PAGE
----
GUYSBOROUGH – The view of Chedabucto Bay changed last week with the arrival of the Thialf, operated by Heerema Marine Contractors, a semi-submersible crane vessel that is supporting the final phase of decommissioning of the Sable Offshore Energy Project, which ceased production in December 2018.
In an email interview with Merle MacIsaac, Public & Government Affairs for ExxonMobil Canada Ltd. last week, The Journal was told the sight of the towering cranes would be around for some time to come. The timeline for the offshore phase of the decommissioning, which started in May, is expected to last until the fall.
“We expect the Thialf will make four to six trips to Chedabucto Bay during the removals campaign, and each time it would stay in the bay for approximately a week to 10 days.
For safety reasons this work must be done in sheltered waters such as Chedabucto Bay, and the Thialf is stationed at a designated anchorage. Our goal is to minimize the duration of the activity, and any inconvenience to residents,” wrote MacIsaac, adding that the company appreciated the community’s patience as they wrap up the project.
A summary of the offshore decommissioning work written by Exxon in May, stated that the Thialf, “will execute a sequence of separate lifts of platform components (e.g. topsides and jackets) using a reverse-installation method. After taking platform components onboard at the Sable field, Thialf will sail to Chedabucto Bay, and be met by a tug-and-barge combination. The components will be loaded onto the barge, and then prepared (sea-fastened) for the transatlantic voyage to a yard in the U.K. that specializes in dismantling, recycling and disposing of offshore facilities.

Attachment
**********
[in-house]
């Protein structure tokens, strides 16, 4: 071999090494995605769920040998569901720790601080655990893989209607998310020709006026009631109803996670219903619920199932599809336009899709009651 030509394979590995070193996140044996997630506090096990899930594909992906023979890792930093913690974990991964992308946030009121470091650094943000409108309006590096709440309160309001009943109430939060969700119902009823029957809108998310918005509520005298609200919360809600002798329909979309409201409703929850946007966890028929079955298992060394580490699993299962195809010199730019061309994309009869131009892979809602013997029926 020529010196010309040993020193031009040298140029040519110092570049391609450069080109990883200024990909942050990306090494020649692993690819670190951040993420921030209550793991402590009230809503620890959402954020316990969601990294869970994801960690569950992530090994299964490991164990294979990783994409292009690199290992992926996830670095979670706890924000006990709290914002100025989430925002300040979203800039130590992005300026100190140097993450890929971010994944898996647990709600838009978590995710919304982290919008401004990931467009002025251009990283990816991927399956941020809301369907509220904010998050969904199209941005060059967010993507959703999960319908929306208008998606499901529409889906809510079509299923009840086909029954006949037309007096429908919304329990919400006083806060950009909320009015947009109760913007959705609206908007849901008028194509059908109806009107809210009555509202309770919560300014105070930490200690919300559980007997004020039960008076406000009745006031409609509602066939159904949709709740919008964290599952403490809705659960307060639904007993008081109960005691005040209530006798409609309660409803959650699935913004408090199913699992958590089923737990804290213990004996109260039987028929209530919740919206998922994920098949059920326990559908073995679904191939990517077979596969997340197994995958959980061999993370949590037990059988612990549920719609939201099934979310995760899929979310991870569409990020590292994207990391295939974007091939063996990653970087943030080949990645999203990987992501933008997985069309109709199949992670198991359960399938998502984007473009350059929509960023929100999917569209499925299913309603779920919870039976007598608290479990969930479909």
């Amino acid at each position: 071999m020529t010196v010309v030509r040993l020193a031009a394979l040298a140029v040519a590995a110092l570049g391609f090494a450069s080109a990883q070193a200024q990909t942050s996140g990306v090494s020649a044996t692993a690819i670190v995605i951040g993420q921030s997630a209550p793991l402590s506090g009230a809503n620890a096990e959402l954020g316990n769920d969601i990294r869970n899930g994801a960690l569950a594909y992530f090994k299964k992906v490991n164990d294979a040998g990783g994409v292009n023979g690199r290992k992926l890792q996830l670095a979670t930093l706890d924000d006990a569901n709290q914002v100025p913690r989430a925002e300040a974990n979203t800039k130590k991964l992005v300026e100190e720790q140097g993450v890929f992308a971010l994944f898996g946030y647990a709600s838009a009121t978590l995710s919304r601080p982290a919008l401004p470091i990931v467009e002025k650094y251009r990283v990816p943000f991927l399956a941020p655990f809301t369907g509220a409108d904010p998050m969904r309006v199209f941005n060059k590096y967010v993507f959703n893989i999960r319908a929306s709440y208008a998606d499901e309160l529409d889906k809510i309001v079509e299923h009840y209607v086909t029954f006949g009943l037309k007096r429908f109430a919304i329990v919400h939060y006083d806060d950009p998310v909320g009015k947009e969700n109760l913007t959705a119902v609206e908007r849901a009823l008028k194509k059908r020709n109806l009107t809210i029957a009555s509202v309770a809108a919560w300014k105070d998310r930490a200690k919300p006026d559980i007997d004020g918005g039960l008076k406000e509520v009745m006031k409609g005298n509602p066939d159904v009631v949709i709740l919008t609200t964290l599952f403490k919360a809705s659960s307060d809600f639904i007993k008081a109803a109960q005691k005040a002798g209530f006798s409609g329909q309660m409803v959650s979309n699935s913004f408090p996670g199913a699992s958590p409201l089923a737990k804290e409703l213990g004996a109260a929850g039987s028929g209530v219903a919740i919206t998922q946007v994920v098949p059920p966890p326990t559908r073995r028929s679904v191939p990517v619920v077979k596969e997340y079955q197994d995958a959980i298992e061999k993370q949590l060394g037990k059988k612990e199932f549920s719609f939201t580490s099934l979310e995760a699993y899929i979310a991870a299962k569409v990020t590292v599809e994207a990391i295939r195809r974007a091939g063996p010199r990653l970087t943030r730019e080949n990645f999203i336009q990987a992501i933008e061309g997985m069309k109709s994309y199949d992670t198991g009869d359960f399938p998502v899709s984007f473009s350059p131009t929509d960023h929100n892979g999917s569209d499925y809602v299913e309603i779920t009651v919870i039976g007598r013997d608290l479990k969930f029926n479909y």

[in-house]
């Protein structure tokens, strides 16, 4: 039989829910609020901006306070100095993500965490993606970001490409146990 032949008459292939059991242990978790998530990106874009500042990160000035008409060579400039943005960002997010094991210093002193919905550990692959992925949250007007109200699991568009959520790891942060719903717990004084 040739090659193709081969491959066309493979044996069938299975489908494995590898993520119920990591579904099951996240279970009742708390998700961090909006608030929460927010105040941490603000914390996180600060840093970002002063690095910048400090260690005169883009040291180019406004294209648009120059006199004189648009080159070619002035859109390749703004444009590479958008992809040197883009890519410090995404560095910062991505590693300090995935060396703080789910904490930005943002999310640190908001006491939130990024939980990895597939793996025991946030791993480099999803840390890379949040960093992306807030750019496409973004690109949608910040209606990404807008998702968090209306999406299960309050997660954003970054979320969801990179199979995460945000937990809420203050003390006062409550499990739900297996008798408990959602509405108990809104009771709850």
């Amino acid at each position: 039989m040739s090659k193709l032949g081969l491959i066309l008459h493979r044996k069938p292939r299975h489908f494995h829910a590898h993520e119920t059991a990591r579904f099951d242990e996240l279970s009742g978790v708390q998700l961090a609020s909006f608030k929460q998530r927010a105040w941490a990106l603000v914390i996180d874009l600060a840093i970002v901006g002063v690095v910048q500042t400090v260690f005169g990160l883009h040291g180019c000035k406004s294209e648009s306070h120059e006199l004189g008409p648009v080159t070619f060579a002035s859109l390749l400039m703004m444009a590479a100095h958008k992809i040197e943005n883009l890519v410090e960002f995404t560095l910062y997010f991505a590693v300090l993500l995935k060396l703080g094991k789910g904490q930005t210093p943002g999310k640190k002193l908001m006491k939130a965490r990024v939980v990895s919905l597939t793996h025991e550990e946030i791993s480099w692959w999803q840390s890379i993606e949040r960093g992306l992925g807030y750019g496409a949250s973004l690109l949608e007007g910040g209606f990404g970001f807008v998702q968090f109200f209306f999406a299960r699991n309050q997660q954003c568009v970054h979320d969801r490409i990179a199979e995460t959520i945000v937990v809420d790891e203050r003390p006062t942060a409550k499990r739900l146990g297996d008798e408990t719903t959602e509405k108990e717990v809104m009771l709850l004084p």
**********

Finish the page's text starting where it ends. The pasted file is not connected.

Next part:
“This sequence will be repeated several times. In one case, the components will be loaded and sail overseas directly from the Sable field… Several support vessels as well as helicopter transportation are also being used to support the removals campaign.”
The Thialf, said the summary, “has capacity for a crew of approximately 500. For the work at Sable it is expected to be supported by a crew of approximately 300 made up of incumbent international crew and local crew.”
Manager of the Guysborough County Inshore Fishermen’s Association Ginny Boudreau told The Journal last week that the association has had meetings with an Exxon representative regarding the offshore dismantling project. “To date the company has been very good to get information to us…because we have fisheries going on right here in the bay.”
Tim Gilfoy, CEO of the Strait of Canso Superport Corporation, told The Journal in an interview Monday that the Superport has been working with Heerema, “and we’ve entered into an agreement with them. They are currently using the Mulgrave Marine Terminal as a base for their barges.
“Throughout the summer and into the early fall there will be barge traffic back and forth from the Mulgrave Marine Terminal to assist them in completing that project,” Gilfoy said. As of Monday, June 22, two of the barges were tied up in the Strait of Canso, soon to travel into Chedabucto Bay, to the Thialf and onwards.
Gilfoy said the project is good business for the Superport Corporation and “there is a fairly significant spin-off of work in the area too. It highlights the importance of the Superport Corporation’s public wharves here; that the broader community can generate revenue because we are able to accommodate projects like this at our facilities.” He cited the International Longshoremen’s Association, Mulgrave Machine Works and Superport Marine Services Limited as some of the businesses and employees that were seeing benefits from the project.
Along with the work brought in by the project, Gilfoy said another benefit of the Sable decommissioning is that, “When you have the second largest heavy lift vessel in the world, calling at your port, it is good promotion for what the port is capable of doing…We’ve got a terrific asset here in the port and it is nice to see international companies taking advantage of what the port has to offer.”